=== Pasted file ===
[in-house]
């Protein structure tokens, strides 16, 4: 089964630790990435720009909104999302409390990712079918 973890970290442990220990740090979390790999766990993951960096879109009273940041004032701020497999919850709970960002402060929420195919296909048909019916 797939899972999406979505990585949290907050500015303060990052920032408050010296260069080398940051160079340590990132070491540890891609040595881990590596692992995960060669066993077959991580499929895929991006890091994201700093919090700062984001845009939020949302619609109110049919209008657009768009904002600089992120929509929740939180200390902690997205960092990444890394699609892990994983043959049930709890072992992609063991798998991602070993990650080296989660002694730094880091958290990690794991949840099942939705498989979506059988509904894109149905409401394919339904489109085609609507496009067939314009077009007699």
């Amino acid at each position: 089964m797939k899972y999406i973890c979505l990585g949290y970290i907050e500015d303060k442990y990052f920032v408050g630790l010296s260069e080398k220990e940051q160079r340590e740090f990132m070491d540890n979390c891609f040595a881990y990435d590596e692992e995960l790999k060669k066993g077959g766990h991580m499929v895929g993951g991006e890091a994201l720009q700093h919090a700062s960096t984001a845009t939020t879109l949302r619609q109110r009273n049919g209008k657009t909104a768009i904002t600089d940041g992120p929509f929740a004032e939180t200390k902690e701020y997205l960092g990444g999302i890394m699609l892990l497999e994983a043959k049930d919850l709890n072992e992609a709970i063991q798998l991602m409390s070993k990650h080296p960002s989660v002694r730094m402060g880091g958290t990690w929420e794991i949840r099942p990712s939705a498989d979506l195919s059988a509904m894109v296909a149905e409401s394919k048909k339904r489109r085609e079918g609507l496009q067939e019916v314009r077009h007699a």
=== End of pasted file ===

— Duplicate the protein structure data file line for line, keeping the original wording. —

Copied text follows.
[in-house]
């Protein structure tokens, strides 16, 4: 089964630790990435720009909104999302409390990712079918 973890970290442990220990740090979390790999766990993951960096879109009273940041004032701020497999919850709970960002402060929420195919296909048909019916 797939899972999406979505990585949290907050500015303060990052920032408050010296260069080398940051160079340590990132070491540890891609040595881990590596692992995960060669066993077959991580499929895929991006890091994201700093919090700062984001845009939020949302619609109110049919209008657009768009904002600089992120929509929740939180200390902690997205960092990444890394699609892990994983043959049930709890072992992609063991798998991602070993990650080296989660002694730094880091958290990690794991949840099942939705498989979506059988509904894109149905409401394919339904489109085609609507496009067939314009077009007699």
């Amino acid at each position: 089964m797939k899972y999406i973890c979505l990585g949290y970290i907050e500015d303060k442990y990052f920032v408050g630790l010296s260069e080398k220990e940051q160079r340590e740090f990132m070491d540890n979390c891609f040595a881990y990435d590596e692992e995960l790999k060669k066993g077959g766990h991580m499929v895929g993951g991006e890091a994201l720009q700093h919090a700062s960096t984001a845009t939020t879109l949302r619609q109110r009273n049919g209008k657009t909104a768009i904002t600089d940041g992120p929509f929740a004032e939180t200390k902690e701020y997205l960092g990444g999302i890394m699609l892990l497999e994983a043959k049930d919850l709890n072992e992609a709970i063991q798998l991602m409390s070993k990650h080296p960002s989660v002694r730094m402060g880091g958290t990690w929420e794991i949840r099942p990712s939705a498989d979506l195919s059988a509904m894109v296909a149905e409401s394919k048909k339904r489109r085609e079918g609507l496009q067939e019916v314009r077009h007699a």